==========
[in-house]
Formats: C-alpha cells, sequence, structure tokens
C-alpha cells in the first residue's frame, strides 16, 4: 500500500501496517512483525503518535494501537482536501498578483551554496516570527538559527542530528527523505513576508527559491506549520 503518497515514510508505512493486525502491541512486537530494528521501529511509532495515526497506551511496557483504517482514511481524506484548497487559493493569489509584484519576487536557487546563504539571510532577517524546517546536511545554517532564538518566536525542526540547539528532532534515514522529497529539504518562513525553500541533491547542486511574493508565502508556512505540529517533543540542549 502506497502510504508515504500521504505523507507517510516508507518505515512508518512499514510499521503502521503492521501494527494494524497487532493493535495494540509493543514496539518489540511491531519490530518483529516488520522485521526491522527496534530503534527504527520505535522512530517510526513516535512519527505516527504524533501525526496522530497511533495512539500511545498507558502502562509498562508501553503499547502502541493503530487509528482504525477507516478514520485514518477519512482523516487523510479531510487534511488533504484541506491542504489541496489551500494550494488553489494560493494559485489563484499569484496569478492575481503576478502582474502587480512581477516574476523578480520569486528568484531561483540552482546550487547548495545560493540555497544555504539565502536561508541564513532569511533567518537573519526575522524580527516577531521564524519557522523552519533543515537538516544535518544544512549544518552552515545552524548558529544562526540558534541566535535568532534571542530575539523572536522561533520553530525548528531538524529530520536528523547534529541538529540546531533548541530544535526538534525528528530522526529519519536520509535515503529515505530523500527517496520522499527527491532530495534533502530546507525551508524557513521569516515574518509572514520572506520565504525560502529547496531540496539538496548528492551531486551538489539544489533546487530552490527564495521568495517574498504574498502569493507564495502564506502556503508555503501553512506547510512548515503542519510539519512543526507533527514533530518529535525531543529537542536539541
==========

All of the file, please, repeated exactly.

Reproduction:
[in-house]
Formats: C-alpha cells, sequence, structure tokens
C-alpha cells in the first residue's frame, strides 16, 4: 500500500501496517512483525503518535494501537482536501498578483551554496516570527538559527542530528527523505513576508527559491506549520 503518497515514510508505512493486525502491541512486537530494528521501529511509532495515526497506551511496557483504517482514511481524506484548497487559493493569489509584484519576487536557487546563504539571510532577517524546517546536511545554517532564538518566536525542526540547539528532532534515514522529497529539504518562513525553500541533491547542486511574493508565502508556512505540529517533543540542549 502506497502510504508515504500521504505523507507517510516508507518505515512508518512499514510499521503502521503492521501494527494494524497487532493493535495494540509493543514496539518489540511491531519490530518483529516488520522485521526491522527496534530503534527504527520505535522512530517510526513516535512519527505516527504524533501525526496522530497511533495512539500511545498507558502502562509498562508501553503499547502502541493503530487509528482504525477507516478514520485514518477519512482523516487523510479531510487534511488533504484541506491542504489541496489551500494550494488553489494560493494559485489563484499569484496569478492575481503576478502582474502587480512581477516574476523578480520569486528568484531561483540552482546550487547548495545560493540555497544555504539565502536561508541564513532569511533567518537573519526575522524580527516577531521564524519557522523552519533543515537538516544535518544544512549544518552552515545552524548558529544562526540558534541566535535568532534571542530575539523572536522561533520553530525548528531538524529530520536528523547534529541538529540546531533548541530544535526538534525528528530522526529519519536520509535515503529515505530523500527517496520522499527527491532530495534533502530546507525551508524557513521569516515574518509572514520572506520565504525560502529547496531540496539538496548528492551531486551538489539544489533546487530552490527564495521568495517574498504574498502569493507564495502564506502556503508555503501553512506547510512548515503542519510539519512543526507533527514533530518529535525531543529537542536539541